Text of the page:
A Riverside woman, accused last November of filing a false rape report in order to convince her daughter to move back home with her, was found guilty of filing a false police report after a three-hour trial at Maybrook courthouse last week.
Judge Geary Kull ruled that Mary Malik, 47, was guilty of felony disorderly conduct for filing the report, which had Riverside police on high alert in the week following the claim. She will be sentenced at a hearing scheduled for Aug. 27.
Malik claimed she had been followed, struck on the head and raped in an alley as she walked to her home on Forest Avenue from the train station in downtown Riverside. She told police she was coming home from her job in Oak Brook.
Within a day of filing the report, however, Malik became uncooperative with police. And her story began to unravel as police learned that she had a day off from work on the day she claimed to have been attacked. Public works employers working on a collapsed sewer line that night in the area of the alleged attack also reported seeing or hearing anything out of the ordinary.
Police responded to the report by adding extra patrols during the night shift and reportedly spent $2,200 in overtime costs associated with the investigation. Riverside Police Chief Thomas Weitzel said he will seek to have the department reimbursed for that cost.
“It is important to fully investigate any allegation of sexual assault,” said Weitzel in a press release. “However, false reports of this nature redirect very limited resources that are needed for other important investigations. While this report proved to be false, incidents of this nature do occur.”
In 5 minutes, golf clubs gone
A resident of the 4300 block of Blanchan Avenue, Brookfield, told police that on July 22 about 4:15 p.m., he was waiting for a friend to pick him up at his home to go to a golf outing. He put his golf bag on the stairs of his front porch and left them there while he drove his car around back to put it in the garage.
When he walked back to the front of his house, the bag, containing 11 clubs, a dozen golf balls and miscellaneous gear was missing. The loss was estimated at $1,500.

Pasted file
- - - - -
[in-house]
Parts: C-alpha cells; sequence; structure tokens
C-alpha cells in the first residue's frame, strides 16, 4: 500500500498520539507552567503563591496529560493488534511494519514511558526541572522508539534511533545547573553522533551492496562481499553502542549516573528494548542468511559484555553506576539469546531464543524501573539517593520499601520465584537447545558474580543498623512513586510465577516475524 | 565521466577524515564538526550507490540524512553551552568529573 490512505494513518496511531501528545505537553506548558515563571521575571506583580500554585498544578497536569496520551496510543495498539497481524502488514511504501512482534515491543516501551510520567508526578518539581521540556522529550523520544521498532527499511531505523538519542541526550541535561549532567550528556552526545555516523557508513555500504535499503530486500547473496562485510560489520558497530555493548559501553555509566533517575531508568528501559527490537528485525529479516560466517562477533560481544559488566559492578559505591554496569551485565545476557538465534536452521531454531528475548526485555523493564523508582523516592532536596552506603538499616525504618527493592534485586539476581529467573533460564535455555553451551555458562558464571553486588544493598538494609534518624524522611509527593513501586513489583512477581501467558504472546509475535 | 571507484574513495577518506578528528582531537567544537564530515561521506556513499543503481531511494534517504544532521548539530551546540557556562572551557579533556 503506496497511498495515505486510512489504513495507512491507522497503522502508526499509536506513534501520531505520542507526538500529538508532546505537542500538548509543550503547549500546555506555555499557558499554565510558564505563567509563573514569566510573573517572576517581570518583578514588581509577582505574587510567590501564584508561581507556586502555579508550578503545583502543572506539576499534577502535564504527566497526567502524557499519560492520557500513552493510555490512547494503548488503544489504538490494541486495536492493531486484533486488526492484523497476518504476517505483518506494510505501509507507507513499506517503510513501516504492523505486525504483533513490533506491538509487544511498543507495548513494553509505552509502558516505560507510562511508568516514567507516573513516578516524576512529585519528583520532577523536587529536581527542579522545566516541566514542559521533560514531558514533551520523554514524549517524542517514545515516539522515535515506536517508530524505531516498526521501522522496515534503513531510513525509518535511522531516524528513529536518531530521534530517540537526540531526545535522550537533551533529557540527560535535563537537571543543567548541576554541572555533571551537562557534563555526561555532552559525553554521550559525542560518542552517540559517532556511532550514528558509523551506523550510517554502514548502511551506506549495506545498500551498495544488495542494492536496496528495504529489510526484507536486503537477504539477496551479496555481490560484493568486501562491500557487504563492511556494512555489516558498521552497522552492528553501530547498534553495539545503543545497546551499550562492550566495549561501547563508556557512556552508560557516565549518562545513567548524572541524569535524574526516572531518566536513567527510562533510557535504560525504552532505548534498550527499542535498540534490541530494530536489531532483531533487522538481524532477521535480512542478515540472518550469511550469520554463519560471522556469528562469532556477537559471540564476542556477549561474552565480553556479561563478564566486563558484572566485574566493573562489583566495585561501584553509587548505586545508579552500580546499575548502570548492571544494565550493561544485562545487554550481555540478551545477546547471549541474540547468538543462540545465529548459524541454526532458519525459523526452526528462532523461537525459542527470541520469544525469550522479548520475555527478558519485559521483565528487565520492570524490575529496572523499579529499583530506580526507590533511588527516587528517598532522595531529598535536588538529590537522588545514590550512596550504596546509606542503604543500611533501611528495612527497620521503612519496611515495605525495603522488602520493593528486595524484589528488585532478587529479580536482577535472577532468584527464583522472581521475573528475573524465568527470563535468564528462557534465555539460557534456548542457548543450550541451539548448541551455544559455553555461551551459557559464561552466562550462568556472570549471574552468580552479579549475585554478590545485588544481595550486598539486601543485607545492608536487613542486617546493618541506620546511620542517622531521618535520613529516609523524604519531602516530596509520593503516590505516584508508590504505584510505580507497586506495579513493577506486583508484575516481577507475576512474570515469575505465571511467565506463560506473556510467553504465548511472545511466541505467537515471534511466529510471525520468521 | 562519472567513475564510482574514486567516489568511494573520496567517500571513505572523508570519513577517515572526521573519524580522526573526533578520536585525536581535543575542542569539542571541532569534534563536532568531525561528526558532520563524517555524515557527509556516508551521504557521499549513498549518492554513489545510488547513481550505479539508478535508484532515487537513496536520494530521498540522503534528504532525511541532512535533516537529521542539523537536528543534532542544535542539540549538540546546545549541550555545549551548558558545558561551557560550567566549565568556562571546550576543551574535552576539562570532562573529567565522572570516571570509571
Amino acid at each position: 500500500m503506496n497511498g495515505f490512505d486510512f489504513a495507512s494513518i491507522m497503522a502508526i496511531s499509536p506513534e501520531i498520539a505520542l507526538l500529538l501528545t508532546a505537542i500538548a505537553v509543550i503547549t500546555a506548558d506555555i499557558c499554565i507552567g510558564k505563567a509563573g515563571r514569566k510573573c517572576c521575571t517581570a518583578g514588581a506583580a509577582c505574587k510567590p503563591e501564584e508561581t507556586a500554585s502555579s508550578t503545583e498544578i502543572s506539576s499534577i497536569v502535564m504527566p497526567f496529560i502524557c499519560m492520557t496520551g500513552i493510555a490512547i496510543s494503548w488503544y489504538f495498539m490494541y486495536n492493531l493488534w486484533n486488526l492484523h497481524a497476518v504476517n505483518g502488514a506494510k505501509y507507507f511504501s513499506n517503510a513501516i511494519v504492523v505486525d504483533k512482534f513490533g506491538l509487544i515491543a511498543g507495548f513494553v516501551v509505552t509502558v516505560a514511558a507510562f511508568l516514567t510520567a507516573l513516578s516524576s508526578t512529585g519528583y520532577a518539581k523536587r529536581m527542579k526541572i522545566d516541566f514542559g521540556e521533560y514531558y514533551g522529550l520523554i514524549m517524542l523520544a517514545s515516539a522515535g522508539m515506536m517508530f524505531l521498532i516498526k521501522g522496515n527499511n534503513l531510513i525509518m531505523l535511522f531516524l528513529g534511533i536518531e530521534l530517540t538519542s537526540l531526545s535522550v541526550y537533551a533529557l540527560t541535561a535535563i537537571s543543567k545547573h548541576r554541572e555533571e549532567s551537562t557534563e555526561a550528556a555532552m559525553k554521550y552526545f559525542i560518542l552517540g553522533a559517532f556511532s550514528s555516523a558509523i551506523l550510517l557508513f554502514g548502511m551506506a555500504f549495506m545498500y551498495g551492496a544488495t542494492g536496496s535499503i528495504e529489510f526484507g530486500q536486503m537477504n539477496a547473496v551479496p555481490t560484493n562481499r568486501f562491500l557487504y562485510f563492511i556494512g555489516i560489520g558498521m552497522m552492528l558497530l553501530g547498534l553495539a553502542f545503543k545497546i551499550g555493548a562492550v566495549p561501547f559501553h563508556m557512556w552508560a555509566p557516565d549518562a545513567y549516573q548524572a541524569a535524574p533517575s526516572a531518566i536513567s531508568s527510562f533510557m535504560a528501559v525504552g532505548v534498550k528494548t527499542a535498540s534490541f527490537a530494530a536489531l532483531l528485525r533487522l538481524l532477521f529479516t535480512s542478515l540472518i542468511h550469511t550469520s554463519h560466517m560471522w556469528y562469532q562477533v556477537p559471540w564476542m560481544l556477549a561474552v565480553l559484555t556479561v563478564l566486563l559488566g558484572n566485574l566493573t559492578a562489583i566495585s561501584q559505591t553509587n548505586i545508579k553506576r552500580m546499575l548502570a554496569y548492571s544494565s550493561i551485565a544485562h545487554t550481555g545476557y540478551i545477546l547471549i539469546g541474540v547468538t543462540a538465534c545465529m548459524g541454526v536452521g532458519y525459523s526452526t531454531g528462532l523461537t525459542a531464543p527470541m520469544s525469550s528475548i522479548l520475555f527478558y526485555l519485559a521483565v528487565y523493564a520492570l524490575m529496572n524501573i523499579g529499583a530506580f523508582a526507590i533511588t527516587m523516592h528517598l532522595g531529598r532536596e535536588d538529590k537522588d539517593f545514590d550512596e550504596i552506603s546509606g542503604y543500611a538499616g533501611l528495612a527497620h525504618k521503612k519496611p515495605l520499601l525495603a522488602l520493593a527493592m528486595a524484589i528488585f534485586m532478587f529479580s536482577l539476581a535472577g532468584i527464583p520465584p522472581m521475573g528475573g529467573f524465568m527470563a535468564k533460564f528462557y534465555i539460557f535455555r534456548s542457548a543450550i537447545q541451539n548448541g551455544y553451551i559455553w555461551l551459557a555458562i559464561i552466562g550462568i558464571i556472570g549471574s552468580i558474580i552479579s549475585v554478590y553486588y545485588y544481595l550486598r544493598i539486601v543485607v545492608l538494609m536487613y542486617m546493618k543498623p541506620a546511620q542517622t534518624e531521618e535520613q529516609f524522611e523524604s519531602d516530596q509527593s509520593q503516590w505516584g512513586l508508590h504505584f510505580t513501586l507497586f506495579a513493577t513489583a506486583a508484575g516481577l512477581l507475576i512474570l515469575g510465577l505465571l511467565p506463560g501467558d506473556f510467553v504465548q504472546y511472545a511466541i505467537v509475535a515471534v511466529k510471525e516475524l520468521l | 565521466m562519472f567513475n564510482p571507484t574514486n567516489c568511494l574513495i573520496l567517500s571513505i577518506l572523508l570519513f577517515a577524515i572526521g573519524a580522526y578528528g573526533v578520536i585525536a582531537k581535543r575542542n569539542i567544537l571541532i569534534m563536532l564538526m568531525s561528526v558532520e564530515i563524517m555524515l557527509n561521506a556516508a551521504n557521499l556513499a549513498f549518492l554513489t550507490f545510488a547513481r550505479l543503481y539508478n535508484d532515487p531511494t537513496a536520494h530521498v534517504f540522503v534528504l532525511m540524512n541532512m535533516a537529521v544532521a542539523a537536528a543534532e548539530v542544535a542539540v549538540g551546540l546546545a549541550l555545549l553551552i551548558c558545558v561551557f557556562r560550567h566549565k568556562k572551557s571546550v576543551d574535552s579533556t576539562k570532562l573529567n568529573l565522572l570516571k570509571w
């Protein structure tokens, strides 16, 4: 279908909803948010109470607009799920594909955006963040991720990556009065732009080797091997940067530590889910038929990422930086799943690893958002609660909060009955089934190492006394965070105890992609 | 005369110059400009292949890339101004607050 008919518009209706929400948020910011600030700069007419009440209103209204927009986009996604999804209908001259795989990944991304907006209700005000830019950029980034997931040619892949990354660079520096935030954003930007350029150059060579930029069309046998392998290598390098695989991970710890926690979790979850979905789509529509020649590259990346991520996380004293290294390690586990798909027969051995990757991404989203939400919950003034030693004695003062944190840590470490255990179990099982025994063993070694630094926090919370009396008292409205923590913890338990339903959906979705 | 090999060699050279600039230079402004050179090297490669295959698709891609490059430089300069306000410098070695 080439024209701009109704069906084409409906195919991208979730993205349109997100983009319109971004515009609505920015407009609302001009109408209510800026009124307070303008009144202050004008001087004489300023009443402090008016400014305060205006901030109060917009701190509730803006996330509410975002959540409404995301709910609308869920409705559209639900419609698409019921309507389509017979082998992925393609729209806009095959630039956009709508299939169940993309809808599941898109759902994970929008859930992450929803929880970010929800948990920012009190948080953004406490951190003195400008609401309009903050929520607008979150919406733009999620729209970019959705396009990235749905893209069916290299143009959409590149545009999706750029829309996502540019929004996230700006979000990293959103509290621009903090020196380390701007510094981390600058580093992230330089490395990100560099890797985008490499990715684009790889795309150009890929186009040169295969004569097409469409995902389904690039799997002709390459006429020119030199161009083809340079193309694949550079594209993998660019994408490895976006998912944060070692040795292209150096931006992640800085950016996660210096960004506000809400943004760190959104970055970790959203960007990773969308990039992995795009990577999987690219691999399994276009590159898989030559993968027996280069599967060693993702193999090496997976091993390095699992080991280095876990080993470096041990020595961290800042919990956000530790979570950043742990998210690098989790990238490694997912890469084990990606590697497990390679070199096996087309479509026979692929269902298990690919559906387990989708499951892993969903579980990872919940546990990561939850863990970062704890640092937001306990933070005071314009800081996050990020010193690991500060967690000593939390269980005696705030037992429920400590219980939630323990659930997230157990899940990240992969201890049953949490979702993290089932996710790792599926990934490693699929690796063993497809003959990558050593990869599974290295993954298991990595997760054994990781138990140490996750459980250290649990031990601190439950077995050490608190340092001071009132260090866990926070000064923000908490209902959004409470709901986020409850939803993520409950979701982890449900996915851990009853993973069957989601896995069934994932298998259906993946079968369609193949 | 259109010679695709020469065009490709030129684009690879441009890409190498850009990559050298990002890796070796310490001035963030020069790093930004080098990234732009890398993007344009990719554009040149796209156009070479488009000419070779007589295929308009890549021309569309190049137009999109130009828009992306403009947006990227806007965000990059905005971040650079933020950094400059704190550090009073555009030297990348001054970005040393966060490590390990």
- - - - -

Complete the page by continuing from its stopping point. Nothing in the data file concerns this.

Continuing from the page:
Burglaries reported in Brookfield
A resident of the 4500 block of Maple Avenue, Brookfield, reported to police that between 11 a.m. and 1 p.m. on July 19, someone entered the residence and removed several items, including $200 in cash, jewelry, a Playstation 3 videogame system, a Sanyo 26-inch HDTV, a Sanyo DVD player and a pink Mongoose mountain bike.
Someone entered an unsecured garage in the 9000 block of Sheridan Avenue, Brookfield, during the overnight hours of July 16 -17 and removed a DeWalt miter saw, a small power washer and a small generator.
A resident of the 3700 block of Madison Avenue, Brookfield, reported on July 20 at 9:43 p.m. that sometime after the evening of July 19, someone entered the garage and removed a 26-inch Giant Cypress bicycle valued at $300.
Between the hours of 4 p.m. on July 19 and 3:25 p.m. on July 20, someone entered an unlocked garage in the 3100 block of Morton Avenue, Brookfield, and removed a green Mongoose BMX-style bicycle valued at $350 and a bike helmet valued at $35.
30 days for pocketing magazine money
Calling Chicago-area residents the “easiest” to dupe into handing over their money to him, Frederick Dawson, 42, of Youngstown, Ohio, pleaded guilty on July 16 to stealing money from people to whom he had “sold” phony magazine subscriptions.
Dawson, who has 19 prior arrests, including one in Youngstown for attempted murder (which was reduced to aggravated battery with a firearm), received a sentence of 60 days in Cook County Jail and 18 months probation.
Riverside police arrested Dawson on July 10 as he was going door to door “selling” magazine subscriptions in the 100 block of Northgate Road. Dawson claimed to work for a company called Midwest Circulation LLC and showed police proper paperwork from the company.
However, police also learned that Dawson had been fired from the job in May and the company had been receiving complaints about unfilled subscriptions sold by Dawson, who admitted perpetrating the same scam in Ohio, Kentucky, Kansas and Utah.
These items were obtained from police reports filed by the Riverside, North Riverside and Brookfield police departments, July 17-22, and represent a portion of the incidents to which police responded. Unless otherwise indicated, anybody named in these reports has only been charged with a crime. These cases have not been adjudicated.
– Compiled by Bob Uphues